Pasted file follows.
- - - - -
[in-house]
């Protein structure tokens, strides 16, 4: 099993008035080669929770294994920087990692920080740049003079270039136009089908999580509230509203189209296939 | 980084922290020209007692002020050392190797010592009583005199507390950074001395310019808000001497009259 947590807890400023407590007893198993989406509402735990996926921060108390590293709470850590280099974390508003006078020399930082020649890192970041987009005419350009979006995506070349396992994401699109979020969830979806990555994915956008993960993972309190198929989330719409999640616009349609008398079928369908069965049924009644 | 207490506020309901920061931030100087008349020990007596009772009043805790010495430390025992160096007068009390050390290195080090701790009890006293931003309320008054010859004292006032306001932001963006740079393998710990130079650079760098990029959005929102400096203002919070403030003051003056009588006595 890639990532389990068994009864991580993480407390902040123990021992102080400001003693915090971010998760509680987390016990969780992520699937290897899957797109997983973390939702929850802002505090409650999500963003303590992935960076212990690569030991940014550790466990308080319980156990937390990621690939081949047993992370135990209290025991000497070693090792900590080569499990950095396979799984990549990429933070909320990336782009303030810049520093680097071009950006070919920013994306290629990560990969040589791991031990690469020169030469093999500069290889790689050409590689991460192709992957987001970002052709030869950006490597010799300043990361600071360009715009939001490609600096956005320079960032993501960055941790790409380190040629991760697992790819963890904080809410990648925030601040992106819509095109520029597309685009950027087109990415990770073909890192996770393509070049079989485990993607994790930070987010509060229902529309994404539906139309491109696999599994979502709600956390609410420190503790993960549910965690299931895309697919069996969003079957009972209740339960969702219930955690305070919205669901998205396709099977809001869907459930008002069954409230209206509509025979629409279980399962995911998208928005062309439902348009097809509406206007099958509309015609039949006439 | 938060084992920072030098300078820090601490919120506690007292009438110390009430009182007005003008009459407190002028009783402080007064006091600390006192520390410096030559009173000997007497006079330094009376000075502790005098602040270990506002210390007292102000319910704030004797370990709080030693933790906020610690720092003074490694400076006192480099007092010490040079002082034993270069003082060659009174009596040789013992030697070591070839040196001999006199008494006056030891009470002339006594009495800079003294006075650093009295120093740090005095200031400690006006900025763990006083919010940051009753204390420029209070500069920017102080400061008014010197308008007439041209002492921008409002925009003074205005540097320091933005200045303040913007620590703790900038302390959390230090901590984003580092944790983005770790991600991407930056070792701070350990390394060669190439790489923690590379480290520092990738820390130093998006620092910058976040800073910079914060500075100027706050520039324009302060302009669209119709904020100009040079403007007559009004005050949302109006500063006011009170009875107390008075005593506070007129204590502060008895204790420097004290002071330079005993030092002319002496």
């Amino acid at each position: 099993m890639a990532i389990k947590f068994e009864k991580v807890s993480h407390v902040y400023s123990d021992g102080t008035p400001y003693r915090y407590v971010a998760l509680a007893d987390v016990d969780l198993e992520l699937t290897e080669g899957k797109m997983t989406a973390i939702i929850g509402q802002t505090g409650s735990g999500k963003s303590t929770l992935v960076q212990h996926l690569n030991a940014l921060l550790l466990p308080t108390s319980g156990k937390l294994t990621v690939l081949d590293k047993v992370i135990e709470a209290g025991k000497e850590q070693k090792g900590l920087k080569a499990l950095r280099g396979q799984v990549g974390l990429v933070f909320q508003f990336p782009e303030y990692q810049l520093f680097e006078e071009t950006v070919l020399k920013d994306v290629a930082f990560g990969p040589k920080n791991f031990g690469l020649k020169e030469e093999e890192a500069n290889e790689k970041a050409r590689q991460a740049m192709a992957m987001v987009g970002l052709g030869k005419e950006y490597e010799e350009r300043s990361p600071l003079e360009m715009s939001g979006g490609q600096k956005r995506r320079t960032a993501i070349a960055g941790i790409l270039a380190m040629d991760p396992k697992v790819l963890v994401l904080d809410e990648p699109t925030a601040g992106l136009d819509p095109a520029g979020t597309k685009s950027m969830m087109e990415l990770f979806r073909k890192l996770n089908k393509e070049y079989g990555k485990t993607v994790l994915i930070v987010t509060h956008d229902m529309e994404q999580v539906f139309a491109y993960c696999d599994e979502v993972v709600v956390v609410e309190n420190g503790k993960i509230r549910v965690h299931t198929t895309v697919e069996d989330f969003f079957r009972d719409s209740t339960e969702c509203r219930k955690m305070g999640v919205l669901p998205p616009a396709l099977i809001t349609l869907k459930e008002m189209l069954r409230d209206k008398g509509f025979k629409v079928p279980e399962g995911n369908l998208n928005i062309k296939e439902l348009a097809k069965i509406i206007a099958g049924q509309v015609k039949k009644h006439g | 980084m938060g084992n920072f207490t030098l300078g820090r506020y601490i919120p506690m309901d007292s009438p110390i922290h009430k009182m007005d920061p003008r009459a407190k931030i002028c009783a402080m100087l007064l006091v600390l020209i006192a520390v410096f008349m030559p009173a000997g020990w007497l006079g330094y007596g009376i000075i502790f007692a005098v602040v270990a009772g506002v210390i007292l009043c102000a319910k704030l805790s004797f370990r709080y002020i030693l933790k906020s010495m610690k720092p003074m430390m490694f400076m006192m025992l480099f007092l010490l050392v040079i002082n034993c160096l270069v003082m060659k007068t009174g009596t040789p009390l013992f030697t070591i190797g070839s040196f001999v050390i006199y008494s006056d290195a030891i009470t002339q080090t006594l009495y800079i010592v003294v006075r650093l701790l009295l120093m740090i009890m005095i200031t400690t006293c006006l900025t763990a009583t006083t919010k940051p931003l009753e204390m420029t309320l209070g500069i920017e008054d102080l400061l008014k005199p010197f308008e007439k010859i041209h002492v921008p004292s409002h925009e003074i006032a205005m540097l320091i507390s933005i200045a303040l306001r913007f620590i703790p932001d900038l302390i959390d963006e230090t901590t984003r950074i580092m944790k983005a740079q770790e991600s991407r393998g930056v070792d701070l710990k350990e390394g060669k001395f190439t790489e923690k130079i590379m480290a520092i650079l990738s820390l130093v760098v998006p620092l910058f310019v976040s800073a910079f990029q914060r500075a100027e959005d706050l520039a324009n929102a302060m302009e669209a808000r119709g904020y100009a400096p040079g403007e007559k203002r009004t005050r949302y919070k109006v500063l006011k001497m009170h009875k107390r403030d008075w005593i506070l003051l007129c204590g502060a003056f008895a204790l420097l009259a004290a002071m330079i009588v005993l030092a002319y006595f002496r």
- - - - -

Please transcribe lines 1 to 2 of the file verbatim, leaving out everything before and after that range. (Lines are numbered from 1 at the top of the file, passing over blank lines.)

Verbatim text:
[in-house]
């Protein structure tokens, strides 16, 4: 099993008035080669929770294994920087990692920080740049003079270039136009089908999580509230509203189209296939 | 980084922290020209007692002020050392190797010592009583005199507390950074001395310019808000001497009259 947590807890400023407590007893198993989406509402735990996926921060108390590293709470850590280099974390508003006078020399930082020649890192970041987009005419350009979006995506070349396992994401699109979020969830979806990555994915956008993960993972309190198929989330719409999640616009349609008398079928369908069965049924009644 | 207490506020309901920061931030100087008349020990007596009772009043805790010495430390025992160096007068009390050390290195080090701790009890006293931003309320008054010859004292006032306001932001963006740079393998710990130079650079760098990029959005929102400096203002919070403030003051003056009588006595 890639990532389990068994009864991580993480407390902040123990021992102080400001003693915090971010998760509680987390016990969780992520699937290897899957797109997983973390939702929850802002505090409650999500963003303590992935960076212990690569030991940014550790466990308080319980156990937390990621690939081949047993992370135990209290025991000497070693090792900590080569499990950095396979799984990549990429933070909320990336782009303030810049520093680097071009950006070919920013994306290629990560990969040589791991031990690469020169030469093999500069290889790689050409590689991460192709992957987001970002052709030869950006490597010799300043990361600071360009715009939001490609600096956005320079960032993501960055941790790409380190040629991760697992790819963890904080809410990648925030601040992106819509095109520029597309685009950027087109990415990770073909890192996770393509070049079989485990993607994790930070987010509060229902529309994404539906139309491109696999599994979502709600956390609410420190503790993960549910965690299931895309697919069996969003079957009972209740339960969702219930955690305070919205669901998205396709099977809001869907459930008002069954409230209206509509025979629409279980399962995911998208928005062309439902348009097809509406206007099958509309015609039949006439 | 938060084992920072030098300078820090601490919120506690007292009438110390009430009182007005003008009459407190002028009783402080007064006091600390006192520390410096030559009173000997007497006079330094009376000075502790005098602040270990506002210390007292102000319910704030004797370990709080030693933790906020610690720092003074490694400076006192480099007092010490040079002082034993270069003082060659009174009596040789013992030697070591070839040196001999006199008494006056030891009470002339006594009495800079003294006075650093009295120093740090005095200031400690006006900025763990006083919010940051009753204390420029209070500069920017102080400061008014010197308008007439041209002492921008409002925009003074205005540097320091933005200045303040913007620590703790900038302390959390230090901590984003580092944790983005770790991600991407930056070792701070350990390394060669190439790489923690590379480290520092990738820390130093998006620092910058976040800073910079914060500075100027706050520039324009302060302009669209119709904020100009040079403007007559009004005050949302109006500063006011009170009875107390008075005593506070007129204590502060008895204790420097004290002071330079005993030092002319002496």